A week on a yacht and a week at a resort are both vacations, but the two experiences are worlds apart. For the nature lover looking to disconnect—or for the social extrovert who simply loves boating—this type of trip redefines what it means to get away.
It’s one of the best ways to experience the beauty and serenity of this natural Caribbean environment. You can have a beach all to yourself at dawn, or be the last to leave, taking a sunset dip long after all the touring day boats have returned to Tortola.
Here are my biggest takeaways from my best week ever aboard a yacht in the British Virgin Islands.
A poweryacht is best for indecisive groups—or for groups who want to see everything.
The division between the two camps—the blow-boaters and the stink-boaters—can be intense. But, each has their purpose. I’m certainly a sailboat person by nature, but this past trip to the BVI, we were on a powerboat.
We were able to have lunch on Jost Van Dyke, and dinner at Cane Garden Bay on Tortola, then reach the Moorings dock in Baughers Bay—all before sunset. That’s because power yachts easily hit speeds of 15 to 20 knots, whereas a sailboat, even under motor, is typically tapping out at 5 to 7 knots.
So, if you want to see a lot, or cater to the varied whims of a group—or even your own last-minute choices—then a powerboat is the way to go.
Arriving anywhere by boat just feels glamorous.
Granted, you’ll probably make your actual arrival via dinghy, which is decidedly less glamorous. In fact, if going to dinner onshore, you may have to stand in the dinghy to keep your skirt, dress or pants dry, free from the splashes of the bow wake—or just make sure your dinghy driving skills are sharp. You’ll also want to be mindful of balance. Getting in and out of the dinghy is the hardest part of any yacht vacation.
When we were climbing back into the dinghy after hiking Peter Island, I jumped in and scooted to the bow so quickly—forgetting that I had a backpack on—that I slid right back out of the boat. Plonk!
It happened so fast that being underwater came as a shock. Luckily, my backpack is a drybag-style backpack, and my camera didn’t get soaked.
Granted, not everyone suffers such mishaps. If you choose to book a yacht that comes with a captain, he’ll ease this process for sure.
Showering off the stern is pure joy.
Yes, you could rinse off in the private shower inside the cabin of newer yachts—but you’d be missing out. Scrubbing up while watching the sun go down, perhaps with a glass of wine, is a lovely way to slow down and connect with your surroundings. Plus, it’s fun—and it saves water.
If you’re bathing off the stern, it’s recommended to jump back in the saltwater to rinse the shampoo out. It makes for an invigorating, more physical and in-the-moment experience. Oh, and if you’re at an anchorage with neighbors, feel free to shower in your bathing suit—it’s just as lovely.
You can create your own planetarium show.
In the BVI and many of the other remote destinations where you can rent a yacht, the stars are unbeatable.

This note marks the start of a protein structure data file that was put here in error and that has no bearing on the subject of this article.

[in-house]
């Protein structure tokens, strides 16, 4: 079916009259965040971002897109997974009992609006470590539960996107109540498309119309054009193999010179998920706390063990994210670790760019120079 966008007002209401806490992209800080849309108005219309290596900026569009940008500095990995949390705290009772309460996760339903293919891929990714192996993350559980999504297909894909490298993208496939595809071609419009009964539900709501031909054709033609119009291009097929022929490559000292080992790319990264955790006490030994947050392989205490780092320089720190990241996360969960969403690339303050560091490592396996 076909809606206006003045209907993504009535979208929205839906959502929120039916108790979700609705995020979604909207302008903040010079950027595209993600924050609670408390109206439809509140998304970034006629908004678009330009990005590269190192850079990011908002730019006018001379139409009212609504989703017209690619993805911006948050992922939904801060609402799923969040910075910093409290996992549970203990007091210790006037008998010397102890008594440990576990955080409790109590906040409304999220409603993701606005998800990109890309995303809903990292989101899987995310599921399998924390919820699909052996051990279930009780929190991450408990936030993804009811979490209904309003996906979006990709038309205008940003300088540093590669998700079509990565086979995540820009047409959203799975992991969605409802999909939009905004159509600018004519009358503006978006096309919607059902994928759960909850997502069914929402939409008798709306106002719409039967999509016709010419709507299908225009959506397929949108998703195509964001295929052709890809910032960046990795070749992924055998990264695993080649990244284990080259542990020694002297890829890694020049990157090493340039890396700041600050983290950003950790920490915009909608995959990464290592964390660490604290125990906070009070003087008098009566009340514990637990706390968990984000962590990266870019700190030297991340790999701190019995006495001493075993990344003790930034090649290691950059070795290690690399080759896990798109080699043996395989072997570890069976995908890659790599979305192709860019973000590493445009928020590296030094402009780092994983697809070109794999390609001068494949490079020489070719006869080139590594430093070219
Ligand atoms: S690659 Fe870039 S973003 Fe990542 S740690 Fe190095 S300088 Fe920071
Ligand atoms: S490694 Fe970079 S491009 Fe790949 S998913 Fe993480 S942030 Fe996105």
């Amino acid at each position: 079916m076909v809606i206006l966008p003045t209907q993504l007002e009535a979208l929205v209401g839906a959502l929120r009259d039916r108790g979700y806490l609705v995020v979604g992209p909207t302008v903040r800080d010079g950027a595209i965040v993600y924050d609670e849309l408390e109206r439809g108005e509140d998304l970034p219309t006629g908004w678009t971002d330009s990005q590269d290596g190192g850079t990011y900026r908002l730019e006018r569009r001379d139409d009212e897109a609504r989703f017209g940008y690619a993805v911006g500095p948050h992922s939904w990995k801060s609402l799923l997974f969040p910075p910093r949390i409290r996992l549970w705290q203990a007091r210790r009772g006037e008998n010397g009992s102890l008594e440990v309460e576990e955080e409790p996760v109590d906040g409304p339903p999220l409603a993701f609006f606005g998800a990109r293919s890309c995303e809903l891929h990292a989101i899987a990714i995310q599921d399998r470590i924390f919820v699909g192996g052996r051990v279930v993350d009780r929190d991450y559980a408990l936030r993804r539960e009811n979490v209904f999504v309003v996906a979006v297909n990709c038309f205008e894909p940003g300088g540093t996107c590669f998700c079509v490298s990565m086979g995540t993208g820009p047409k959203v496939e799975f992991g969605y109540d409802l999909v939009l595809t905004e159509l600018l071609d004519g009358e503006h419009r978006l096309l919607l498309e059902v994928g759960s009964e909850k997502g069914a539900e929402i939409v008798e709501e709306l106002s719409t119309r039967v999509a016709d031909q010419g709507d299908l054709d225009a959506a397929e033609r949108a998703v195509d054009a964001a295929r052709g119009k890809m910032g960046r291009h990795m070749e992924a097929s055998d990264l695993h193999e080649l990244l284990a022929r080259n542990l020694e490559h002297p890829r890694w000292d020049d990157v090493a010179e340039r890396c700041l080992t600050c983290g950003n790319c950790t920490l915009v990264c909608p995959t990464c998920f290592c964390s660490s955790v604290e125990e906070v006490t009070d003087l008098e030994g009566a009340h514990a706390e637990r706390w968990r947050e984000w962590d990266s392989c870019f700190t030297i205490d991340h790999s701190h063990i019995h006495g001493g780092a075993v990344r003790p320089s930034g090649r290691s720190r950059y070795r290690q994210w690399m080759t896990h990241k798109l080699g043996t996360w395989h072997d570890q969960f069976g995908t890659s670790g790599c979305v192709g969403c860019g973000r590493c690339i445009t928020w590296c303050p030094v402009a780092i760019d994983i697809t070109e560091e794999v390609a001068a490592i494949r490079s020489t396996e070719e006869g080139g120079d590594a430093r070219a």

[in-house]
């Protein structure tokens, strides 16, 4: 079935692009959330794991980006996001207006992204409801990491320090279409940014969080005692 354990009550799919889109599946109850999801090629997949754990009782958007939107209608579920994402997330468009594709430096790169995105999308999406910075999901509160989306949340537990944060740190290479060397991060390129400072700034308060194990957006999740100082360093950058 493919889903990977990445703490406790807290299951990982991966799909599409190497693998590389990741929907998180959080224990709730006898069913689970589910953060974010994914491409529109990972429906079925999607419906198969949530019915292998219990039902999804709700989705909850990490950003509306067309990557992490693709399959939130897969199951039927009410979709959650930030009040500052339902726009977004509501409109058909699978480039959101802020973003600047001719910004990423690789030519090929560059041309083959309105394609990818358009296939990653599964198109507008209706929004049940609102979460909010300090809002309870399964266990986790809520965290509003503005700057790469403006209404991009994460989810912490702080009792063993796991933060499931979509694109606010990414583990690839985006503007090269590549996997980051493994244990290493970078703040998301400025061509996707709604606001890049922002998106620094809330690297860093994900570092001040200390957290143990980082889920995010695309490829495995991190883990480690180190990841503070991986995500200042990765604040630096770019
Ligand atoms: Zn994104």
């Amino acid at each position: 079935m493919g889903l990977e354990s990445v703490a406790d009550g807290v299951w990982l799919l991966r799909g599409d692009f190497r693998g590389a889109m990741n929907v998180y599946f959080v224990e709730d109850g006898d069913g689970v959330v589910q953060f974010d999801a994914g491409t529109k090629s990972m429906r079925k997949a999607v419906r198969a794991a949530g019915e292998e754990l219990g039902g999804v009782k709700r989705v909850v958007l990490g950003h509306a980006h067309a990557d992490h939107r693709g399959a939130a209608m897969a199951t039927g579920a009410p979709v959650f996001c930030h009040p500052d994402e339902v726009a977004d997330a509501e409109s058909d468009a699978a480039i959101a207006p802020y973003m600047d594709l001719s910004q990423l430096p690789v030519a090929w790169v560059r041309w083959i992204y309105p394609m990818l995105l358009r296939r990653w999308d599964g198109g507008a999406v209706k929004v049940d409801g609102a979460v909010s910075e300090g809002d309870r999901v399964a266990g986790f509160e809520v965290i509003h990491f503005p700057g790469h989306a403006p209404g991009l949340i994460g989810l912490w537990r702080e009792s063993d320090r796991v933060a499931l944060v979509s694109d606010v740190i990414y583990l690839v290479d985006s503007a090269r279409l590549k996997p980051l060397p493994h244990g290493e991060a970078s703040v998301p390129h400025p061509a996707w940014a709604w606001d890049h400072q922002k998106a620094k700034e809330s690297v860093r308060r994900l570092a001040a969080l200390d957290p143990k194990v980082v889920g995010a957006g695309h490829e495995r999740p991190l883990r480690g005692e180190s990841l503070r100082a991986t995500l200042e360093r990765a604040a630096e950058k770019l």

On my trip, my friend insisted on playing Gustav Holst’s “The Planets,” a nearly hour-long orchestral suite with seven movements—one for each of seven planets (not counting Earth, and Pluto hadn’t been discovered before 1916, the year that Holst finished the work).
This impressive, powerful soundtrack played as we stayed moored off Salt Island, admiring the constellations and witnessing the occasional gift of a falling stars.
Resist the temptation to overpack.
People hear yachting vacation and think that it might be blinged out, with different outfits every day. That might be the scene off Monaco or St. Barthes (and what you might be picturing is what some people call a “superyacht”) but in most yachting destinations, you’ll be happy with a few quick-drying, loose pieces of clothing.
We spent so much of the week hopping from beach to beach bar and in and out of the dinghy, that I was mostly in my bathing suit and rash guard, tying on a sarong here and there.
Granted, if you are going ashore to have dinner at the more upscale picks such as Cooper Island Beach Club, you will want a nice outfit. But odds are you won’t see the same folks, so I got away with having just two dresses on the entire trip.
Besides, in a real pinch, you could wash an outfit and hang it on the lifelines to dry—just make sure your captain doesn’t mind. Some captains think laundry spread around the perimeter of the boat looks junky.
You can never have too many limes.
It’s the ingredient that holds nearly every Caribbean cocktail together, and it’s the item that brings together the bounty of the islands into your next appetizer or meal. Limes merge with tomatoes and onions to become salsa, and double as marinade or salad dressing. In other words, stock up on limes before you leave harbor.
When we caught mackerel one day while sailing, all it took was some lime—and chopped-up onion—to have the freshest ceviche I’ve ever tasted. So good that, along with a bag of chips, this lunch disappeared faster than anything else we made during the trip.
Just note that if you are fishing in the BVI (or another destination such as the Bahamas), do make sure you have the proper permits.
There’s no better way to get in sync with nature.
If you love the water, there’s no better way to relax. From the sound of water nudging the hull to waking up early to watch the sunrise, being on a boat is one of the most soothing experiences you can have on vacation.
I personally much prefer overnighting on a mooring—or better still, at anchor—so that there are fewer neighbors and noises in the morning. What’s lovely is to hear nothing more than the waves, maybe the wind and a few gulls, while taking your morning coffee. I brought a book to read, but was so content just watching the clouds and, at some anchorages, the goats on island, that I didn’t get around to reading all that much.
And I’m perfectly happy with that.